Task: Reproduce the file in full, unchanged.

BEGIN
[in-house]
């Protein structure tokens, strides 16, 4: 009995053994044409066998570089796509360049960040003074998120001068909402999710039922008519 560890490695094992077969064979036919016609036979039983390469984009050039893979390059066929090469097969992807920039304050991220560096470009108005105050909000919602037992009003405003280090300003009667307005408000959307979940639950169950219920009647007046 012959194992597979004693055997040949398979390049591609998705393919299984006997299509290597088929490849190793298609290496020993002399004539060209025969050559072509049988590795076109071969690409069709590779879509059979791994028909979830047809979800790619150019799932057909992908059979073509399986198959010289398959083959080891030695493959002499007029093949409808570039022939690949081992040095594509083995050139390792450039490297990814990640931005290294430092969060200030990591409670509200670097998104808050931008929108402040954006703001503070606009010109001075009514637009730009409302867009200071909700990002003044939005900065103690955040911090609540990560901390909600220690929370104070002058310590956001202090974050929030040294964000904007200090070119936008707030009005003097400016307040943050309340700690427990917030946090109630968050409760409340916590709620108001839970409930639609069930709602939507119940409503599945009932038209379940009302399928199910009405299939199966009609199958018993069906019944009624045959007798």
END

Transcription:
[in-house]
């Protein structure tokens, strides 16, 4: 009995053994044409066998570089796509360049960040003074998120001068909402999710039922008519 560890490695094992077969064979036919016609036979039983390469984009050039893979390059066929090469097969992807920039304050991220560096470009108005105050909000919602037992009003405003280090300003009667307005408000959307979940639950169950219920009647007046 012959194992597979004693055997040949398979390049591609998705393919299984006997299509290597088929490849190793298609290496020993002399004539060209025969050559072509049988590795076109071969690409069709590779879509059979791994028909979830047809979800790619150019799932057909992908059979073509399986198959010289398959083959080891030695493959002499007029093949409808570039022939690949081992040095594509083995050139390792450039490297990814990640931005290294430092969060200030990591409670509200670097998104808050931008929108402040954006703001503070606009010109001075009514637009730009409302867009200071909700990002003044939005900065103690955040911090609540990560901390909600220690929370104070002058310590956001202090974050929030040294964000904007200090070119936008707030009005003097400016307040943050309340700690427990917030946090109630968050409760409340916590709620108001839970409930639609069930709602939507119940409503599945009932038209379940009302399928199910009405299939199966009609199958018993069906019944009624045959007798």